It would be a mistake to dismiss Sauvage as "gay porn." Most of its characters are gay and engage in a lot of sexual activity, but of the many organs displayed by the nameless, homeless protagonist (FĂ©lix Maritaud), his heart is the most memorable. Named Leo in the credits but not in the film, he's 22 and has self-destructive tendencies. He smokes constantly (usually drugs) despite a chronic cough that could indicate serious lung problems, and usually sleeps outdoors despite having access to a communal crash pad. Leo is part of an informal brotherhood of male prostitutes in Paris. Unlike some who are strictly business, he doesn't mind kissing his clients if they want it. He'd like to get involved with Ahd (Eric Bernard), a fellow hustler who is straight and advises Leo to "find an old guy (to take care of you). It's the best that can happen to us." Despite some happy detours, Leo appears to be in a downward spiral. There's suspense to the end as to whether he will be able to come back up once he reaches bottom. However it ends, your heart will break for Leo along the way. Sauvage is one of the best films about the life of a prostitute of any gender, showing the ugliness and dangers of the profession but also moments of relative beauty when they bring happiness to the desperately lonely.
Remember when the good guys wore white hats and the bad guys wore black hats so we could tell them apart? Savage will make you long for those days, especially during an extended standoff between two men wearing identical white coats in the snow. One is Officer Wang (Chang Chen), who's been addressed informally up to now as Kanghao. I'm not sure the other's name is ever mentioned. I hope it's not racist â€“ I'm sure it's not politically correct â€“ to use the "inscrutable" stereotype in describing an Asian film; but these and other details, plus a cast of actors I'm not familiar with playing underdeveloped characters, made the movie hard for me to follow. The opening sequence, a gold robbery facilitated by an avalanche of logs, is confusing enough. The showdown that resolves that case a year later, on the day leading to "the fiercest blizzard in recent years," occupies most of the film; but the ending, which leaves a bit too much to the imagination, suggests that the love story was the most important thing all along. Didn't I mention the love story? Kanghao and his police partner both desire Dr. Sun (Ni Ni), but they're such good friends they each want the other to have her. The apparent removal of this obstacle doesn't change things for a year, so why should we care? There's enough snow on the screen to keep you cool without air conditioning, but that's the only reason I can think of for seeing Savage.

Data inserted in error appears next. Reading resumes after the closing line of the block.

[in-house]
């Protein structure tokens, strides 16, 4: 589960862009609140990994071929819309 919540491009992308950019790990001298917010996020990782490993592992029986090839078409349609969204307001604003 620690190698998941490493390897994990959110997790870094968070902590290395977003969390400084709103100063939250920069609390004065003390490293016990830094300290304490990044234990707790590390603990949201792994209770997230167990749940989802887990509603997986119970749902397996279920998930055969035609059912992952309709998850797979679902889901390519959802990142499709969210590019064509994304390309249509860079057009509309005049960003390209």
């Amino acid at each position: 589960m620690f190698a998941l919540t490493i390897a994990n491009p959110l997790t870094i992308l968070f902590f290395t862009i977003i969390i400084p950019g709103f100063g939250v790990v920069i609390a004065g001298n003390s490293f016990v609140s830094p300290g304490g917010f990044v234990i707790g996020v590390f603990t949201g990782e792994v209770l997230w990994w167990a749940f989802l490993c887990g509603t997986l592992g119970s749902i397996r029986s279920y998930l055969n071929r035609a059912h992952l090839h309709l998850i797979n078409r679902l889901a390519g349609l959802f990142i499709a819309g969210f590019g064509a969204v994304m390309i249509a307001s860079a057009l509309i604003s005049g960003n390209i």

Shadow is probably the most visually intriguing film you can see this year. The backgrounds and costumes are mostly black, white and more than 50 shades of grey, with an occasional hint of tint; so almost the only things you see in color are flesh and blood. The art direction â€“ something I rarely pay much attention to â€“ is amazing. The story, not so much. In this regard it's a disappointment from Zhang Yimou, who made some of the best Chinese films of the last three decades (Hero, Raise the Red Lantern, etc.). Opening title cards that fill in the historical background (but don't mention it's the 3rd century) require rapid reading and faster processing; then it's hard to connect them to the action we're dropped into. The first shot is actually the last shot but there's no indication that what's between is all flashback. Two kingdoms, led by Yang and Pei, fought over a walled city. Yang won. King Pei is averse to war, more from cowardice than pacifism. The commander of his army recently went to the other city, Jing, and challenged Yang to a duel a few days hence. Supposedly unknown to Pei and everyone else, the "commander" isn't the real commander, but a "shadow," or doppelganger, his family adopted as a boy to serve as his decoy when needed. Recently the commander got sick and aged suddenly, leaving his shadow to represent him everywhere, except with his wife, Madam. Just past the 2/3 mark things seem to be wrapping up, after confusingly edited scenes of two duels and a battle for Jing leave several major characters dead. But thanks to one person being more invulnerable than Superman, there's still enough left for more twists and a bigger bloodbath. I couldn't understand how the two versions of the commander could fool anyone when they look so little alike, so I was surprised to learn they're played by the same actor, Deng Chao. Open your eyes and turn off your brain and you can appreciate the assets of Shadow.